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Growing your own mushrooms – A Miller’s tale

Cultivation of the common field mushroom began in France in around 1650. The technique was transferred to England when detailed instructions were published in The Gardener’s Dictionary, first published in 1731 by Philip Miller. That’s him in the picture above, somewhat enhanced by modern photo editing techniques. Quite an accomplished man, he was a Fellow of the Royal Society.

It seems that this was quite a popular pursuit in the day and that the technique may have been introduced into Australia with the first English settlers. In the Swan River Colony of Western Australia, which was first settled in 1829, there is a comment made by James Drummond in 1845 that the common field mushroom has become established in the colony following its cultivation. It is likely that the species cultivated reflect what was growing wild in England at the time.

People often ask in online forums if it is possible to grow mushrooms from wild ones that occur in their lawns etc. This method details a technique for doing exactly that.

The book is available online as a PDF download courtesy of Google. I have taken that PDF and used OCRbest to extract the information in text form. It did a very good job. In those days an ‘s’ looked rather like an ‘f’ so I have had to weed out those occurrences. I hope that I got them all. I have made some minor edits to allow the text to be broken up into shorter paragraphs. Anyway, I reproduce his method below. Good luck to anyone who wants to try it.

Philip Miller’s Mushroom Growing Method

MUSHROOMS are, by many persons, supposed to be produced from the putrefaction of the dung, earth, etc. in which they are found ; but notwithstanding this notion is pretty generally received amongst the unthinking part of mankind, yet by the curious naturalists, they are esteemed perfect plants, though their flowers and seeds have not as yet been perfectly discovered. But since they may, and are annually propagated by the gardeners near London, and are (the esculent form of them) greatly esteemed by most curious palaces, I shall briefly set down the method practised by the gardeners who cultivate them for sale. But first, it will not be improper to give a short description of the true eatable kind, since there are several unwholesome sorts, which have been by unskilful persons gathered for the table.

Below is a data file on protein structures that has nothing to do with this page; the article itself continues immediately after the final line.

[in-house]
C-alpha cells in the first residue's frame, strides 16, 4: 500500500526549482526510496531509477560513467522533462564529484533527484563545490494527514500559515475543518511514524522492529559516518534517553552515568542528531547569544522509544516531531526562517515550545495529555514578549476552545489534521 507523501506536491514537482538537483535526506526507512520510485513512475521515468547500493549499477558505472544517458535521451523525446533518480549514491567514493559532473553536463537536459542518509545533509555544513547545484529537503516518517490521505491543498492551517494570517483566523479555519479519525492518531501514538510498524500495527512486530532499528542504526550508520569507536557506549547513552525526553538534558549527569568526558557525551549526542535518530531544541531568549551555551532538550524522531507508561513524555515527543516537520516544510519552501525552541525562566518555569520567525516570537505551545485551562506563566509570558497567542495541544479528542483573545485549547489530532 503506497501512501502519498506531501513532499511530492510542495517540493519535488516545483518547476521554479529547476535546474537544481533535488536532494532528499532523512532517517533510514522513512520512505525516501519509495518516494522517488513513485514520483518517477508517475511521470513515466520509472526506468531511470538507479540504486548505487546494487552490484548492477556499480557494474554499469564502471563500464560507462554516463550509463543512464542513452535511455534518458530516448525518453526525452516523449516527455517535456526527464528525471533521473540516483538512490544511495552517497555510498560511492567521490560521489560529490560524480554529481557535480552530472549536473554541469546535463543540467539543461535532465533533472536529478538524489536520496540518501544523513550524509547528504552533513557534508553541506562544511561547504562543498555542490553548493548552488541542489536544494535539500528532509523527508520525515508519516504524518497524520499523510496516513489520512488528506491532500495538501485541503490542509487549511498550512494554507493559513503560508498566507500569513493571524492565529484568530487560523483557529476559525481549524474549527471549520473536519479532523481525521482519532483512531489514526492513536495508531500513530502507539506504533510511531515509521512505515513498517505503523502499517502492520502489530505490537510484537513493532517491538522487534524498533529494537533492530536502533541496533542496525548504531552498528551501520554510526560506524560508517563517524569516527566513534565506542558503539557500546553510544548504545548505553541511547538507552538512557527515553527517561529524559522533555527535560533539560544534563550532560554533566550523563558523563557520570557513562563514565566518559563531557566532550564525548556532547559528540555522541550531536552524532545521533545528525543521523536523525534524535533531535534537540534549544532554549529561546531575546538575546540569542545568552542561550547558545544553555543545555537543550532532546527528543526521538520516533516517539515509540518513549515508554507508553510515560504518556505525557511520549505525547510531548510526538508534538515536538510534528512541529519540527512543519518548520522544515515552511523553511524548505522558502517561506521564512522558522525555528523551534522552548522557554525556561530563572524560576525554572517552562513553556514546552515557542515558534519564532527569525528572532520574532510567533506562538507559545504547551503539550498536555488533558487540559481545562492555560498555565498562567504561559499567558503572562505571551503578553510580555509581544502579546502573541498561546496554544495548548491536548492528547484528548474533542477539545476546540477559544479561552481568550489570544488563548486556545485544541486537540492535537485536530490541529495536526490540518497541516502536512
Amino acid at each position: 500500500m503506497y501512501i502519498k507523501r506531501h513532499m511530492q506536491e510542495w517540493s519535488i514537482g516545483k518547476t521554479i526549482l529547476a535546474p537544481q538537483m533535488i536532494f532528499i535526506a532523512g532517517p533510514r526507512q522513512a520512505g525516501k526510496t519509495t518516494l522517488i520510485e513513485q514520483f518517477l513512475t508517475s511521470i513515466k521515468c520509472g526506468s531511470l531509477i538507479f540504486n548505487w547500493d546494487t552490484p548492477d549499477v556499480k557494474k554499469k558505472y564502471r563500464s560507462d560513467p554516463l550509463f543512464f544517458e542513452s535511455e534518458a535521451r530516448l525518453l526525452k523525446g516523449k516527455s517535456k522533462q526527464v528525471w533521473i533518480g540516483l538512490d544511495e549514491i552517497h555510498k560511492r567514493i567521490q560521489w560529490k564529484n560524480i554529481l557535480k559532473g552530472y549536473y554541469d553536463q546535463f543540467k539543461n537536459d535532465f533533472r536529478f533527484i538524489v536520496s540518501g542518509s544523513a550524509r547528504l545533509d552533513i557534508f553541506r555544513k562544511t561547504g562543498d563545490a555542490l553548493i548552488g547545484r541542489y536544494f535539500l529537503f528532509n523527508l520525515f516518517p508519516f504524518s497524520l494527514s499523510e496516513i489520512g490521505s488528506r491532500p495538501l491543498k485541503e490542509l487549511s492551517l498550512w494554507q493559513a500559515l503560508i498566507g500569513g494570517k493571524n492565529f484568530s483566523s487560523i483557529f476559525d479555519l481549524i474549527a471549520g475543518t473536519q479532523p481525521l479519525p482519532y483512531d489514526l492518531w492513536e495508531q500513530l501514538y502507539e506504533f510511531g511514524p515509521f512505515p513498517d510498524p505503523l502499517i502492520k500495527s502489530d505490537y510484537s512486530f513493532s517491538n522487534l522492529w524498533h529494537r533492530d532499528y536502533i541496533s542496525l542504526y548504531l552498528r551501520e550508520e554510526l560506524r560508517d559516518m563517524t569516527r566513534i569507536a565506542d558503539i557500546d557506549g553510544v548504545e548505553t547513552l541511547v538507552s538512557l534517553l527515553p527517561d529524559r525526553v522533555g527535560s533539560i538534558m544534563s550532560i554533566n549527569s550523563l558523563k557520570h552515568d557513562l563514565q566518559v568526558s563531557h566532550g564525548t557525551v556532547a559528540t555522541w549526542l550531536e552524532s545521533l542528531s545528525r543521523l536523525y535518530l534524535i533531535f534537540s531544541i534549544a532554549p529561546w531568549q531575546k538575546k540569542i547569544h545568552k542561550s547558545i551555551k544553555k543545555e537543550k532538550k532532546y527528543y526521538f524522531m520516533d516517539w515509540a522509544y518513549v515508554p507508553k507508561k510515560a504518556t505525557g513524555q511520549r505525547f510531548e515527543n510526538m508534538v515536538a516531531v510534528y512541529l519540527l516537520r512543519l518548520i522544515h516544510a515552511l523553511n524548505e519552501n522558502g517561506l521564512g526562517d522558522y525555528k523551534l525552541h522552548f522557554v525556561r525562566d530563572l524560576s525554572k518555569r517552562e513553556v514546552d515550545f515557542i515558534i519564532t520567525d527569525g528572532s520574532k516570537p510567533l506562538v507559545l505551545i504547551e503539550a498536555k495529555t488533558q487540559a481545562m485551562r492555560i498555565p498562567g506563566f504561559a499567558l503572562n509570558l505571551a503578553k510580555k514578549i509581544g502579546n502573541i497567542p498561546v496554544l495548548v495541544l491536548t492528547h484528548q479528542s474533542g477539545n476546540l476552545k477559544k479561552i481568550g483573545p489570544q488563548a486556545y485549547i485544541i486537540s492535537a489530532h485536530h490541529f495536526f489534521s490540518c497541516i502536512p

The true Champignon, or Mushroom, appears at first of a roundish form, like a button; the upper part of which, as also the stalk, is very white; but being opened, the under part is of a livid flesh colour, but the fleshy part when broken is very white ; when these are suffered to remain undisturbed, they will grow to a large size, and explicate themselves almost to a flatness, and the red part underneath will change to a dark colour.

In order to cultivate them, if you have no beds in your own, or in neighbouring gardens, which produce them, you should look abroad in rich pastures, during the months of August and September, until you find them (that being the season when they are naturally produced then you should open the ground about the roots of the Mushrooms, where you will find the earth, very often, full of small white knobs, which are the offsets, or young Mushrooms; these should be carefully gathered, preserving them in lumps with the earth about them : but as this spawn cannot be found in the pasture, except at the season when the Mushrooms are naturally produced, you may probably find some in old dunghills, especially where there has been much litter amongst it, and the wet hath not penetrated it to rot it.

Likewise, by searching old hot-beds, it may be often found; for this spawn has the appearance of a white mould, shooting out in long strings, by which it may be easily known wherever it is met with : or this may be procured by mixing some long dung from the stable, which has not been thrown on a heap to ferment; which being mixed with strong earth, and put under cover to prevent wet getting to it, the more the air is excluded from it, the sooner the spawn will appear; but this must not be laid so close together as to heat, for that will destroy the spawn : in about two months after the spawn will appear, especially if the heap is closely covered with old thatch, or such litter as hath lain long abroad, so as not to ferment, then the beds may be prepared to receive the spawn.